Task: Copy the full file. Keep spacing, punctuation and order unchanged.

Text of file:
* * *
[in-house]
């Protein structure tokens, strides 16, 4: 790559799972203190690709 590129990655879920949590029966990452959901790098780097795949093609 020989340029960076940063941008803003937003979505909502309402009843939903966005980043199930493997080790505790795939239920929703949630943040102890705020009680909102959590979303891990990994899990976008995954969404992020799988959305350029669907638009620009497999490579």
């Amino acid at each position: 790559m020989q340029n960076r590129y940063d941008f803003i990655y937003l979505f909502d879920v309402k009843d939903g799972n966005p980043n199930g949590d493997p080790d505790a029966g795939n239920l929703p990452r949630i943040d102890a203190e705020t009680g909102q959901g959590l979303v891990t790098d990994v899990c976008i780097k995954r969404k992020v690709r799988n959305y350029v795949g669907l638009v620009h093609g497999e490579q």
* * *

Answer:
[in-house]
């Protein structure tokens, strides 16, 4: 790559799972203190690709 590129990655879920949590029966990452959901790098780097795949093609 020989340029960076940063941008803003937003979505909502309402009843939903966005980043199930493997080790505790795939239920929703949630943040102890705020009680909102959590979303891990990994899990976008995954969404992020799988959305350029669907638009620009497999490579």
């Amino acid at each position: 790559m020989q340029n960076r590129y940063d941008f803003i990655y937003l979505f909502d879920v309402k009843d939903g799972n966005p980043n199930g949590d493997p080790d505790a029966g795939n239920l929703p990452r949630i943040d102890a203190e705020t009680g909102q959901g959590l979303v891990t790098d990994v899990c976008i780097k995954r969404k992020v690709r799988n959305y350029v795949g669907l638009v620009h093609g497999e490579q």